Hitting the Apex: So Many Storylines from Stellar Rolex 24 At Daytona

“Hitting The Apex” is an IMSA.com editorial column by Nate Siebens, a longtime motorsports publicist and journalist. Siebens has more than 20 years of industry experience – including the past seven as part of the IMSA Communications staff – who will offer his observations and insights throughout the 2020 season.
DAYTONA BEACH, Fla. – What a difference a year makes.
One of the biggest storylines coming out of last year’s Rolex 24 At Daytona was the dreadful weather that forced the race to end short of its scheduled distance.
This year, thankfully, Mother Nature was only a storyline in that she provided perfect racing conditions for the twice-around-the-clock battle. And that opened a Pandora’s Box of so many more terrific storylines from an unforgettable IMSA WeatherTech SportsCar Championship 2020 season opener.
Let’s start at the top, as in the premier Daytona Prototype international (DPi) class, where the No. 10 Konica Minolta Cadillac DPi-V.R squad of Renger van der Zande, Kamui Kobayashi, Ryan Briscoe and Scott Dixon made Wayne Taylor a four-time Rolex 24 winner as a team owner.
If the pair of Mazda Team Joest entries were the class of the field throughout the Roar Before the Rolex 24 three weeks ago and in Thursday’s qualifying session, the No. 10 Cadillac held that status for much of the race. But as fast as the No. 10 was, the race wasn’t without significant drama for the team.
Shortly after sunrise, Briscoe ran the red light exiting the pits, earning a costly, stop-plus-60-seconds penalty. As a result, the Aussie dropped from the race lead to a lap down and with full-course caution periods scarce, it appeared that the team’s hopes for victory could be dashed.
Fortunately, Briscoe and the team kept their heads down. And when Christina Nielsen’s No. 19 Lamborghini rolled to a stop in Speedway Turn 3 with just under five hours remaining, they were back in business.
Briscoe drove a monster final few stints and the No. 10 became the car to beat again in the final four hours.
“Yeah, that was a roller coaster,” said Briscoe.
Briscoe handed the car off to Kobayashi with just over two-and-a-half hours to go to bring it home. He did just that, taking the checkered flag more than a minute ahead of Oliver Jarvis in the No. 77 Mazda DPi with 833 laps completed, leading us to the next storyline.
They’ve been running 24-hour races here at Daytona almost every year since 1966. And nobody’s ever traveled a farther distance in this race than the top three finishers, who all went a total of 2,965.48 miles, a product of just six full-course caution periods for a total of 28 laps.
If they were traveling on interstate highways instead of orbiting Daytona International Speedway, they’d have gotten about 100 miles past San Francisco.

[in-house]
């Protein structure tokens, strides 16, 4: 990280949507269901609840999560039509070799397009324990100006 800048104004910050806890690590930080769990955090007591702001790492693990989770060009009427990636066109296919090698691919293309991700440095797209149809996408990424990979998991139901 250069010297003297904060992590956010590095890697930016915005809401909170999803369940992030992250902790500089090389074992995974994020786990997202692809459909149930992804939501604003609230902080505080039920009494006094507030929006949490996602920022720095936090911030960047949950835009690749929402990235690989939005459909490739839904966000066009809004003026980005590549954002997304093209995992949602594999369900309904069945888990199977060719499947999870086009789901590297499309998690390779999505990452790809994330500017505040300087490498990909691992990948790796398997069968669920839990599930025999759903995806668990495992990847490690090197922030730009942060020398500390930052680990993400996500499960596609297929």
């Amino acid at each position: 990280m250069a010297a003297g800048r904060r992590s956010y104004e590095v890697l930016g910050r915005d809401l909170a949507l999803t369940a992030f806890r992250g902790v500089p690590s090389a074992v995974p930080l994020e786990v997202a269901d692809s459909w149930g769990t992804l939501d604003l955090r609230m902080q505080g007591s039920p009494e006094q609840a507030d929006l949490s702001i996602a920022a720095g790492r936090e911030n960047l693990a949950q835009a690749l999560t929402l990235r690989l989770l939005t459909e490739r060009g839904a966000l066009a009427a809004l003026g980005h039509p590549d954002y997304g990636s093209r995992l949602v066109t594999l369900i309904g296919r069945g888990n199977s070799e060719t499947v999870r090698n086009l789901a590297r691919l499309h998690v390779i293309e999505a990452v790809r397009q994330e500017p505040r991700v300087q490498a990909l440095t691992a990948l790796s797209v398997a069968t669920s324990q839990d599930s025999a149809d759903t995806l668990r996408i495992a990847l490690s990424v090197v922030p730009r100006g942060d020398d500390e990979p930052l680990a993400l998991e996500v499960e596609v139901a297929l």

But there’s even more storylines – so many more – that made this year’s race compelling. There was the scintillating battle between the No. 24 BMW Team RLL M8 GTE and the pair of Porsche GT Team 911 RSR that kept the GT Le Mans (GTLM) race in doubt right down to the final hour.
In the end, it was the BMW squad owned by Bobby Rahal, David Letterman and Mike Lanigan celebrating for the second consecutive year – this time with the team’s No. 24 car. John Edwards, Jesse Krohn and another Aussie, Chaz Mostert left with their first Rolex Daytona Oyster Perpetual Cosmographs and Brazilian Augusto Farfus with his second-in-a-row.
A year ago, Farfus was a last-minute addition to the No. 25 BMW’s driver lineup when Tom Blomqvist couldn’t make the race. This year, he was placed in the No. 24 because he fit the seat in that cockpit better. So it seemed like destiny was calling.
There was intrigue in the LMP2 class, where the No. 52 PR1 Mathiasen Motorsports ORECA dominated from Saturday afternoon to Sunday morning before a lengthy stay on pit lane changed the game. Instead of the No. 52, it was DragonSpeedUSA celebrating its second consecutive Rolex 24 win – with an entirely different quartet of drivers in Henrik Hedman, Ben Hanley, Colin Braun and Harrison Newey.
The GT Daytona (GTD) class offered an abundance of storylines too. The pole-winning Plaid Porsche was fast early but went to the garage. Two-time NASCAR Cup Series champion Kyle Busch nearly matched road-racing expert co-driver Jack Hawksworth’s pace in the No. 14 AIM Vasser Sullivan Lexus, although the car finished eight laps behind the winners.
And who were those winners? None other than the No. 48 Paul Miller Racing Lamborghini Huracán GT3 co-driven by Bryan Sellers, Madison Snow, Corey Lewis and Andrea Caldarelli who each earned their first Rolex watches and gave team owner Paul Miller his first Daytona trophy.
It’s been a good few years for Miller, whose team also has won the WeatherTech Championship GTD title and victories at the Mobil 1 Twelve Hours of Sebring Presented by Advance Auto Parts and Motul Petit Le Mans, as well.
“We’re only missing Watkins Glen,” said Miller in victory lane.
You couldn’t ask for much more than what the 58th rendition of the Rolex 24 At Daytona delivered. It was a near-perfect kick-off for the 51st IMSA season and sets the stage for a truly fantastic WeatherTech Championship season in 2020.
Bring on Sebring.
Adam Sinclair